I was sitting on a steel bed in a one-person cell in juvenile hall when I suddenly decided to do pushups. I dropped to the floor and began. From there I did pushups every night right after I was locked in my cell. It would be the first time in my life that I had done anything on my own to improve myself. I was 15 years old.
After that first act of personal development, I started reading every self-improvement book I could get my hands on. I read the classics and the latest best-sellers from well-known authors like Dale Carnegie, Norman Vincent Peale, Wayne Dyer, and many more. All of them are included in my list of suggested books here.
My personal development journey was motivated by pain and fear. I have found that it’s the same for many people, especially those who accomplish great feats in this area. Nearly all of the self-help authors whose books I read have inspiring biographical stories about overcoming great obstacles.
My pain came from the guilt and shame I felt for being in juvenile hall even though I had no good reason to feel that way. I had only run away from home over a weekend a few times. I did this because my overly strict stepfather would not allow me to see the first love of my life. He said her parents were a bad influence. That was not true. Her parents were both teachers at the same education level (middle school, junior high then) and school district as we were in — for Pete’s sake. They were outstanding parents and individuals.
My fear came from the circumstances and environment I was in. Coming from a middle-class neighborhood where violence and crime were nearly zero to being in various juvenile detention facilities with many kids from low income, crime and gang-infested neighbors, was a huge culture shock. I describe my experiences in more detail in these articles.
- Incorrigible Boy Successful Man
- How to Overcome Prejudice Feelings
- Underdog, Black Sheep, & Rebel Advantage
My personal development continued albeit with a few stumbles and slips along the way. After a usually long stay in juvenile hall, I was sent to a boys’ home. There my personal development continued. From day one I strove for the best job at the boys’ home: infirmary boy. I eventually got it. (Infirmary: a place in a large institution for the care of those who are ill. Source: Merriam-Webster online.)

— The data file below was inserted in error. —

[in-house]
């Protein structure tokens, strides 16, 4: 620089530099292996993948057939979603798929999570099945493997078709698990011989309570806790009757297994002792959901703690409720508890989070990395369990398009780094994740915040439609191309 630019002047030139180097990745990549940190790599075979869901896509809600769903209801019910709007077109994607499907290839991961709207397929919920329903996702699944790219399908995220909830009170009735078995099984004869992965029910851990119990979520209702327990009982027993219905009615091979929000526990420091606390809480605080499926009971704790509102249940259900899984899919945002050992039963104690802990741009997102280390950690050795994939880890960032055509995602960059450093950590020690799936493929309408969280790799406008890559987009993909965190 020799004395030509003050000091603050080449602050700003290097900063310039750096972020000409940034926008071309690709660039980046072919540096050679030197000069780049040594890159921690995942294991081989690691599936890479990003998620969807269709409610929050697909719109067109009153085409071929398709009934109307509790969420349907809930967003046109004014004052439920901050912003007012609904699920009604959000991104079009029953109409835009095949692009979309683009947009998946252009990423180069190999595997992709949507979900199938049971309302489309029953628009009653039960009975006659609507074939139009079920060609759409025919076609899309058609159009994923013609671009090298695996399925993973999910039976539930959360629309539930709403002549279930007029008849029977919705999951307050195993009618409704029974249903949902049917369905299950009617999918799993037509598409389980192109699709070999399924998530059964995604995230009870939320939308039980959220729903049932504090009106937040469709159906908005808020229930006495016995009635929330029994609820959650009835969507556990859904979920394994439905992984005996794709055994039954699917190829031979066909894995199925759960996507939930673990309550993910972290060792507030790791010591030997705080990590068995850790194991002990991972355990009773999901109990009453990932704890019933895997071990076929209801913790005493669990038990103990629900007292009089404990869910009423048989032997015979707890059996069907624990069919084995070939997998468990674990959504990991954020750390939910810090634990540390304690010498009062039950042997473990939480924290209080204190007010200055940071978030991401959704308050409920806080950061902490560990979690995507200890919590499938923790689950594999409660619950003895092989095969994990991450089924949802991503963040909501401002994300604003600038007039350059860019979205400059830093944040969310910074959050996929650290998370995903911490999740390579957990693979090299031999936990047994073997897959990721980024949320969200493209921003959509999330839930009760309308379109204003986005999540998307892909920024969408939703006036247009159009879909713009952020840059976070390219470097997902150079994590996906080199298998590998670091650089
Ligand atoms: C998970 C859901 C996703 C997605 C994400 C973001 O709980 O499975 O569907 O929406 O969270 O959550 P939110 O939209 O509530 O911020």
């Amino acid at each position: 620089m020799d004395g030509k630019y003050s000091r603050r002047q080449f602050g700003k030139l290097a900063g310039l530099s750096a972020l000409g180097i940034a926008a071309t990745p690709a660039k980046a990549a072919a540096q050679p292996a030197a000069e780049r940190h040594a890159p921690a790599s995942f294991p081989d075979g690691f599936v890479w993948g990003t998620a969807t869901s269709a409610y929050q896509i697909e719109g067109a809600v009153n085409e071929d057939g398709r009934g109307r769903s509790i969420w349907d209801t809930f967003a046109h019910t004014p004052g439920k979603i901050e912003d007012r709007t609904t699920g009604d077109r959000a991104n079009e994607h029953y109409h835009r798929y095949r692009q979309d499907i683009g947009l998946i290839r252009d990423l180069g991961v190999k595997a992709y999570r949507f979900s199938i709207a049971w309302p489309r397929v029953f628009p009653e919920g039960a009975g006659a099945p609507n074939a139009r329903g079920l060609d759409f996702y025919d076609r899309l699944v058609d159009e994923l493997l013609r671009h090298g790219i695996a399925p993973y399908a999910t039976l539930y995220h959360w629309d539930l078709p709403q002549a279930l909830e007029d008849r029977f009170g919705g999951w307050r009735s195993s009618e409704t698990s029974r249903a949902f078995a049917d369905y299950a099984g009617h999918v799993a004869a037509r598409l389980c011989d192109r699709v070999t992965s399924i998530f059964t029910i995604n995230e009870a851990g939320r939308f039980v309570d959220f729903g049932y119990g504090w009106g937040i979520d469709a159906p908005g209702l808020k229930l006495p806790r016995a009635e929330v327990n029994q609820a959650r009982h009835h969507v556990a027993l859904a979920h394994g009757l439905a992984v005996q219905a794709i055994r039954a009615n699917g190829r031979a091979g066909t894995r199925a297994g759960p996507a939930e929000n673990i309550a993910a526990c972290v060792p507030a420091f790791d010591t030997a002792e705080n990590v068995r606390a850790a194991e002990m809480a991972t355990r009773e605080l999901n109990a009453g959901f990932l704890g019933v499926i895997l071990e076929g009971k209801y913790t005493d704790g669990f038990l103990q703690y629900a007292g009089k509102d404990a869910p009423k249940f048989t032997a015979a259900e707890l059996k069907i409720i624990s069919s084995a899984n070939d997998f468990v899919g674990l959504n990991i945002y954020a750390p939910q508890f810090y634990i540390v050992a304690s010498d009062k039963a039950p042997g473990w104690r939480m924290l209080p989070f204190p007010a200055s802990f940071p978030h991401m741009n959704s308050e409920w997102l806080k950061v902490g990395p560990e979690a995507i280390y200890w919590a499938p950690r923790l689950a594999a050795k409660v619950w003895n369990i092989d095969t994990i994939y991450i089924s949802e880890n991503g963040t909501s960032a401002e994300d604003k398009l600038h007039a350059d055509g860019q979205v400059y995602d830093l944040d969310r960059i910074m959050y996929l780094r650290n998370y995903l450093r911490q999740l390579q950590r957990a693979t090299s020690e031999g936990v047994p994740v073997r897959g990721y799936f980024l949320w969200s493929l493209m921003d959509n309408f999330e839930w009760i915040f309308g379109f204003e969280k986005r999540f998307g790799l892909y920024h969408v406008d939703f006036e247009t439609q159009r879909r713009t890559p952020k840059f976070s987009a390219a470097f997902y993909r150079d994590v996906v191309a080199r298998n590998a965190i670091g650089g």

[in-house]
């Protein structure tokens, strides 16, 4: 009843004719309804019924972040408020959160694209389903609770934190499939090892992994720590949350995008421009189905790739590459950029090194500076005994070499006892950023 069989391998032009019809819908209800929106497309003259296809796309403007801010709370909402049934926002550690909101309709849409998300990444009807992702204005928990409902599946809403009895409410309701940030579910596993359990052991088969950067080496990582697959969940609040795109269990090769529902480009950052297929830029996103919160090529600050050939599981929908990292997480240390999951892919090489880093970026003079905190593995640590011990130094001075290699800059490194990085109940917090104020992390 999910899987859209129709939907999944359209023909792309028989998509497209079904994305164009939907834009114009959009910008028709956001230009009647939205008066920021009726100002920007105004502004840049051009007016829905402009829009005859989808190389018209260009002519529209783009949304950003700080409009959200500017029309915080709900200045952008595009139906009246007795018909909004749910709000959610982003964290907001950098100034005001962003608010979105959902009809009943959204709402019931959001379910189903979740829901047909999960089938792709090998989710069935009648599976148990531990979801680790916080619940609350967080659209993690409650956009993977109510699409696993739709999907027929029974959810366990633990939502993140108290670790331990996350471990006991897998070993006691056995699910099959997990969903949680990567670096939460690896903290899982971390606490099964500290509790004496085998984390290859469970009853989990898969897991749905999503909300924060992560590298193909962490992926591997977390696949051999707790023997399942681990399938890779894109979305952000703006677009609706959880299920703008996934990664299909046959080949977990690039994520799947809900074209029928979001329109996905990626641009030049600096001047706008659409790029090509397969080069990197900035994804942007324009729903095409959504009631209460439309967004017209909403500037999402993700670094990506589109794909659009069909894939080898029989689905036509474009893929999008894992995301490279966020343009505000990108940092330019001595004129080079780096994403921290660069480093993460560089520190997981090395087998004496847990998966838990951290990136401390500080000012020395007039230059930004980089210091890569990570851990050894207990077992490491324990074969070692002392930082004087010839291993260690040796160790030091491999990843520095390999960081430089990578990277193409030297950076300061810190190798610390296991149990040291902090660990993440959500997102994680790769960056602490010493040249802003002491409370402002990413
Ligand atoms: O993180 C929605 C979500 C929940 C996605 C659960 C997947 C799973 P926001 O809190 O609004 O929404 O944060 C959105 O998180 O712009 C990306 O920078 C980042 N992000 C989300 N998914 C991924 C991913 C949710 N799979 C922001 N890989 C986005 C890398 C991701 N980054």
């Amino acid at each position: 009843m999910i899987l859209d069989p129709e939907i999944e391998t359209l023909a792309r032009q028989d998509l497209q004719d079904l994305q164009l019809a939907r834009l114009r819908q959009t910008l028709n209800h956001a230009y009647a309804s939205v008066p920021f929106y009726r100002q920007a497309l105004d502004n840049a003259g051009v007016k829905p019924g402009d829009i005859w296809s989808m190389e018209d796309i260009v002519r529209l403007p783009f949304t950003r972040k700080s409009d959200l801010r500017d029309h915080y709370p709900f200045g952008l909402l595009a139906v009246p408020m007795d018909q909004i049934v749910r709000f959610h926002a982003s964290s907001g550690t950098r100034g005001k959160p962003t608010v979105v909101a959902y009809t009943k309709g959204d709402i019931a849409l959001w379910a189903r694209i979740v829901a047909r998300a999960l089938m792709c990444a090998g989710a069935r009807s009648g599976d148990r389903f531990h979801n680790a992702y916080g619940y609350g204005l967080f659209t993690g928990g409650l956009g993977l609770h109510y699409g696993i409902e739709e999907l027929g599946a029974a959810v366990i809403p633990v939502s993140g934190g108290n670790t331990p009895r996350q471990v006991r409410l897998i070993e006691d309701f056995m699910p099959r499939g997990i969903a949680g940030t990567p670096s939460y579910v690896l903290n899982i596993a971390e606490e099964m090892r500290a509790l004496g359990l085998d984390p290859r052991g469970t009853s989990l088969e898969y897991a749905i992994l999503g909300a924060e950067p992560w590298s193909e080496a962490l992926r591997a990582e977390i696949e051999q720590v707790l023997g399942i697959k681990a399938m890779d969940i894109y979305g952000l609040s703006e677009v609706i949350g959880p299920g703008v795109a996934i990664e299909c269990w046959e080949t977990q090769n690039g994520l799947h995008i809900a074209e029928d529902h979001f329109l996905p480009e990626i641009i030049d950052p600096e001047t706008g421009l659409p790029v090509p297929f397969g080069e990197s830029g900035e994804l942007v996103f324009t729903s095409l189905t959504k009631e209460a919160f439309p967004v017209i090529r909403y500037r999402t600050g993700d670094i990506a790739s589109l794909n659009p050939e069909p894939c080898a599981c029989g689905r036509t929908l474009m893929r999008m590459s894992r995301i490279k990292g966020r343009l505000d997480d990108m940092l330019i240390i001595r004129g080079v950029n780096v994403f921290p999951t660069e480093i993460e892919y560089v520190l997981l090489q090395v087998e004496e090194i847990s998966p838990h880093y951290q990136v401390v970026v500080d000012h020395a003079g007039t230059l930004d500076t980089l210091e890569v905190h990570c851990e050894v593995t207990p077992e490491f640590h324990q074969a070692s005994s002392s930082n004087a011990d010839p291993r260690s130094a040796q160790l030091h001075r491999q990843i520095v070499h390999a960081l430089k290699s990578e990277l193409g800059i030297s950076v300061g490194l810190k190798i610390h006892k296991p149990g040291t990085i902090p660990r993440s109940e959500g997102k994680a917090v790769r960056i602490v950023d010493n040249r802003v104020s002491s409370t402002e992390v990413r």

What made this assignment so sought after was the fact that the infirmary boy got his own private living and eating quarters and the freedom to go anywhere on and off the campus as required or desired. What made it an honor was the fact that the infirmary was where new boys stayed during their first week. It was the infirmary boy’s responsibility to introduce, acclimate, and orientate the new kids to the boys’ home. The job also included keeping most of the infirmary building clean. I got to use some cool commercial-grade power equipment so it was fun.
At that early point in my life, I did not recognize what I was doing as personal development. I saw it more as a way out — a way of personal redemption. Not quite a Shawshank-style redemption though. 😀 My lockup experiences did enable me to really feel the storyline of that incredibly motivating 1994 movie, however.
That powerful moment when I first started doing pushups in that juvenile hall cell propelled me to accomplish some extraordinary things that should have never happened. Based on statistics, averages, and norms of a 15-year-old boy who has been incarnated for an extended period the predicted long-term outcome is grim. Although I was unable to find statistical information on this online, I heard about it many times from many sources over the years.
I ignored all statistics, averages, and norms from the start. And you should too regardless of whether your situation is about incarceration, career, health, relationships, or just survival.
I’m sure there are those who are reading this that had a much worse childhood than I did. Especially kids in war-torn countries and poverty-stricken neighborhoods. Perhaps you are one of them. If so, your motivation toward personal development could be much, much stronger than mine. Although I cannot fully understand your pain, I can offer you this suggestion. Use your pain for gain! Huge personal development gains.
My purpose in sharing my story is to inspire you. Just as the biographies of the people whose books I read inspired me. My story continues in this article: Ignore Statistics, Averages, and Norms